I worried about the permitting process. The campsites on the 99-mile-long waterway, part of Everglades National Park, are widely spread and have limited occupancy, allotted on a first-come, first-served basis. But the earliest you can reserve is 24 hours in advance, in person at the park office, so it was impossible to plan the trip before it began. Given that adverse winds and tides could turn a four-hour paddle between campsites into a desperate 12-hour struggle to make dry land before dark, putting together an itinerary could be a high-stakes gamble.
I worried about provisioning. The sea kayaks we’d be renting were narrow torpedoes of boats, with tiny forward and aft storage compartments that would have to hold tents, sleeping gear, clothes, food and five gallons of water per person.
I worried about bugs. We’d chosen an early spring departure because in most South Florida winters, there’s enough cold weather to decimate the bug population. But this winter had been unusually warm. My old friend Gregg, a Miami native, had just been out in Big Cypress Swamp and reported the bugs as homicidal. When I asked him for an anti-bug strategy, he responded, “Suicide.”
My wife, who most emphatically was not coming on a trip where the nearest plumbing would be miles away, focused her anxiety on reports of escaped pythons, whose population had begun to explode in the ’Glades. I knew that, among all the potential dangers we might face, constriction by giant snakes ranked in the “not going to happen” category. Far more realistic was the possibility of getting lost. The waterway is short on man-made markers, and the endless chains of mangrove islands and bays create a labyrinth, with jigs and jags in the apparent coastline that make the difference between a pass and a dead-end impossible to distinguish even up close. I was planning on navigating with a two-decade-old sea chart and a compass, a task made more challenging still by having to study the chart from the cockpit of a moving, wind-and-wave-buffeted kayak.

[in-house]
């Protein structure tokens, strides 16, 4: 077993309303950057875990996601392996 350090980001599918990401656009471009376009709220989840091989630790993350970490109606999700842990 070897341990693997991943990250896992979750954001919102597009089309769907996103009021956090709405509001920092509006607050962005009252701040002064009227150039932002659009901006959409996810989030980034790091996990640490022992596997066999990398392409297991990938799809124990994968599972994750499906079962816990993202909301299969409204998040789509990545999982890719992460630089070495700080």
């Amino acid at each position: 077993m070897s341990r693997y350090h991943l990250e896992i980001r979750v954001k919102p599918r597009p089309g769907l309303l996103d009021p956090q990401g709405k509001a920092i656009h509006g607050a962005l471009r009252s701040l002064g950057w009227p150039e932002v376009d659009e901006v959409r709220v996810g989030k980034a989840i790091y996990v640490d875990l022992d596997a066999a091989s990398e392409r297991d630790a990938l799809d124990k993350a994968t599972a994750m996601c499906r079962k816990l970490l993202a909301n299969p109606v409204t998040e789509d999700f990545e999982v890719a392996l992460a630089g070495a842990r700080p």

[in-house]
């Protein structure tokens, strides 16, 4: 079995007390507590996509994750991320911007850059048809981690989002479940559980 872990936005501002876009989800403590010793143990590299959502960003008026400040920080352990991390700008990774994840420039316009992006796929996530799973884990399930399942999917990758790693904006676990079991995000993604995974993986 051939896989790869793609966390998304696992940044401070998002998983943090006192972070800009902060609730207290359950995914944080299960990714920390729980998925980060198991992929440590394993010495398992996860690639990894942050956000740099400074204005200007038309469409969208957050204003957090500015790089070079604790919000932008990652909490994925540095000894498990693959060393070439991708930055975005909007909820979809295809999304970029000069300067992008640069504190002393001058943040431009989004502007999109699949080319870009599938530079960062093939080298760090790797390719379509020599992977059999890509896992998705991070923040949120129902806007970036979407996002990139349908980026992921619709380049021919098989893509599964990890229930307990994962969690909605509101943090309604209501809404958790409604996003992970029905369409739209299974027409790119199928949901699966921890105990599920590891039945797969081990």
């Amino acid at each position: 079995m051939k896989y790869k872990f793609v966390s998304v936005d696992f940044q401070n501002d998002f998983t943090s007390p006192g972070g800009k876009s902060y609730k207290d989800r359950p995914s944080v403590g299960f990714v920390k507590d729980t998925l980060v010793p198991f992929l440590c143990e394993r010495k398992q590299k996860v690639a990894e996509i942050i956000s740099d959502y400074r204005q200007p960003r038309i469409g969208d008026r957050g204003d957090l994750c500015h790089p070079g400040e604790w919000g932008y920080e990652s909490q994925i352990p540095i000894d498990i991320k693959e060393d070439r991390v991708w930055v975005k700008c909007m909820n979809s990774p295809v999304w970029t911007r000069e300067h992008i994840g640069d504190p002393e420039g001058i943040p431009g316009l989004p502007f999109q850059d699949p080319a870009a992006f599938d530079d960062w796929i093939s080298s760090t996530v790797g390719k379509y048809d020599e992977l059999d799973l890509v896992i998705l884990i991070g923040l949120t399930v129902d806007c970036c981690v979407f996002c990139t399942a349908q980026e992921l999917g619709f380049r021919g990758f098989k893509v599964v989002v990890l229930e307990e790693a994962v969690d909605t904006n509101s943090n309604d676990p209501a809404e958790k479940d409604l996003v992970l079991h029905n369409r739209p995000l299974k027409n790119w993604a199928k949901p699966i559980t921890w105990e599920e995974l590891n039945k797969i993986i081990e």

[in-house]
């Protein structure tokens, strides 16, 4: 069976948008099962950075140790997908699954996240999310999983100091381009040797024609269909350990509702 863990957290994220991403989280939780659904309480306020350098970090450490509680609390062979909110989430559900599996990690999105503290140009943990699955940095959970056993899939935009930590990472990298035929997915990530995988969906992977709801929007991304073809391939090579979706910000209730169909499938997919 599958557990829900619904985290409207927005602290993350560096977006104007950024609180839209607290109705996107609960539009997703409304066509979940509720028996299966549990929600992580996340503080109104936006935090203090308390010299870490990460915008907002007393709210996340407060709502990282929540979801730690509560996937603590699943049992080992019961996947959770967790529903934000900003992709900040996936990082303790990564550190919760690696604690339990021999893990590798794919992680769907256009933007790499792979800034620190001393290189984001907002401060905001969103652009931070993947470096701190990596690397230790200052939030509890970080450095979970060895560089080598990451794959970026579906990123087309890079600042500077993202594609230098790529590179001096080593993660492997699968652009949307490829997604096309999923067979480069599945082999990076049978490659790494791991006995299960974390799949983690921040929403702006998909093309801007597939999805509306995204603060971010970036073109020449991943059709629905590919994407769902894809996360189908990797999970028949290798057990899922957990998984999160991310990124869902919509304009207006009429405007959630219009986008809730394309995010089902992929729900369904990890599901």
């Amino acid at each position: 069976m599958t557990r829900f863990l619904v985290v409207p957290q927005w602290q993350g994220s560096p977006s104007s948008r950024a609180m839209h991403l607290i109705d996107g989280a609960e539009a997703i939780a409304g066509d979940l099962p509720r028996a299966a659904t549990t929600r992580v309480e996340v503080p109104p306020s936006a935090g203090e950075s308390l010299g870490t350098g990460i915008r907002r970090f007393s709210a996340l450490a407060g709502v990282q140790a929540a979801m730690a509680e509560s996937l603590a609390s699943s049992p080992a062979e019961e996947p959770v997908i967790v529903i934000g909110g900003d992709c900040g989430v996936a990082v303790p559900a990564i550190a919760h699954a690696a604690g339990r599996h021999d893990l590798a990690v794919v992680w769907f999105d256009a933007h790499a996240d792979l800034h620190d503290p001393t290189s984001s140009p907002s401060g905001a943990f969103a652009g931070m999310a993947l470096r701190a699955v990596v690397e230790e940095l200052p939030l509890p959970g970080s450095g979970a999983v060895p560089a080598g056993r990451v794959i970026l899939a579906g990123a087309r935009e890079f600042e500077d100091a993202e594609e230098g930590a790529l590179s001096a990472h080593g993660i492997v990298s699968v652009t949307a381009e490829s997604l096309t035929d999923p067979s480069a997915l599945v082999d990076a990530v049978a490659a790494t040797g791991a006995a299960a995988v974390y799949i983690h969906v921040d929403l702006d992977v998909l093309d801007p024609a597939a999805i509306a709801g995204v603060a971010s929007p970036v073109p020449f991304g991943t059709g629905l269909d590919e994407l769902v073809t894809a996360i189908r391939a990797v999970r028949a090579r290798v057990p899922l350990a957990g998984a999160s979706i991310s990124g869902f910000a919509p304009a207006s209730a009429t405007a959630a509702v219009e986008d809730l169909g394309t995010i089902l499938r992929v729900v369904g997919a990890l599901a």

In the days before departure, I lay awake strategizing, woke up realizing that I’d left something essential off the provisions list, spent the day obsessively hunting for tips in online discussions among waterway vets.
Seem like a lot of anxiety over a “vacation”?